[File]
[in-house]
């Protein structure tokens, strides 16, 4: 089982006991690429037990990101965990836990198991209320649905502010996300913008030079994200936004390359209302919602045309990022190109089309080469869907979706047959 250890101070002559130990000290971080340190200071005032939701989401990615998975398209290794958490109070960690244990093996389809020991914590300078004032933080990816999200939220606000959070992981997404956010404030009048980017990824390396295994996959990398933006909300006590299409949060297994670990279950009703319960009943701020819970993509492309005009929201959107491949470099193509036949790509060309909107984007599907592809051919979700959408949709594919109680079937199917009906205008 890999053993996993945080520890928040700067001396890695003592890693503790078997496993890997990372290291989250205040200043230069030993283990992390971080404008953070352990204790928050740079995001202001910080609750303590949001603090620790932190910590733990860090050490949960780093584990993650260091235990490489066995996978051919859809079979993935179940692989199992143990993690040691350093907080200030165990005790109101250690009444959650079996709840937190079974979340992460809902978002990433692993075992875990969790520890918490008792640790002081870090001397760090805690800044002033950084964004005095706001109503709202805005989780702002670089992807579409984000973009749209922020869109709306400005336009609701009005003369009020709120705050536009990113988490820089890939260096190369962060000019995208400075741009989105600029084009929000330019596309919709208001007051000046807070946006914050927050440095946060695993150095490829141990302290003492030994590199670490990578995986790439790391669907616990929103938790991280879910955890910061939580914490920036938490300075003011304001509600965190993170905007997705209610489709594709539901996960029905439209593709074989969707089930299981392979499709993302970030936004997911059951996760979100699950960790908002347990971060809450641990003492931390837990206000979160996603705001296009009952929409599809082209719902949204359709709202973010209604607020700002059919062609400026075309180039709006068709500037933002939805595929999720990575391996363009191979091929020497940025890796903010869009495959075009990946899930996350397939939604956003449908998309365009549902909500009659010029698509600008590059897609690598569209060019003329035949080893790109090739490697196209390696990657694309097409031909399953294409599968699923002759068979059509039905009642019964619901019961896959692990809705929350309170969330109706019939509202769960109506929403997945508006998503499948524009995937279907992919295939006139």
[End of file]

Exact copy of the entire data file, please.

[in-house]
């Protein structure tokens, strides 16, 4: 089982006991690429037990990101965990836990198991209320649905502010996300913008030079994200936004390359209302919602045309990022190109089309080469869907979706047959 250890101070002559130990000290971080340190200071005032939701989401990615998975398209290794958490109070960690244990093996389809020991914590300078004032933080990816999200939220606000959070992981997404956010404030009048980017990824390396295994996959990398933006909300006590299409949060297994670990279950009703319960009943701020819970993509492309005009929201959107491949470099193509036949790509060309909107984007599907592809051919979700959408949709594919109680079937199917009906205008 890999053993996993945080520890928040700067001396890695003592890693503790078997496993890997990372290291989250205040200043230069030993283990992390971080404008953070352990204790928050740079995001202001910080609750303590949001603090620790932190910590733990860090050490949960780093584990993650260091235990490489066995996978051919859809079979993935179940692989199992143990993690040691350093907080200030165990005790109101250690009444959650079996709840937190079974979340992460809902978002990433692993075992875990969790520890918490008792640790002081870090001397760090805690800044002033950084964004005095706001109503709202805005989780702002670089992807579409984000973009749209922020869109709306400005336009609701009005003369009020709120705050536009990113988490820089890939260096190369962060000019995208400075741009989105600029084009929000330019596309919709208001007051000046807070946006914050927050440095946060695993150095490829141990302290003492030994590199670490990578995986790439790391669907616990929103938790991280879910955890910061939580914490920036938490300075003011304001509600965190993170905007997705209610489709594709539901996960029905439209593709074989969707089930299981392979499709993302970030936004997911059951996760979100699950960790908002347990971060809450641990003492931390837990206000979160996603705001296009009952929409599809082209719902949204359709709202973010209604607020700002059919062609400026075309180039709006068709500037933002939805595929999720990575391996363009191979091929020497940025890796903010869009495959075009990946899930996350397939939604956003449908998309365009549902909500009659010029698509600008590059897609690598569209060019003329035949080893790109090739490697196209390696990657694309097409031909399953294409599968699923002759068979059509039905009642019964619901019961896959692990809705929350309170969330109706019939509202769960109506929403997945508006998503499948524009995937279907992919295939006139």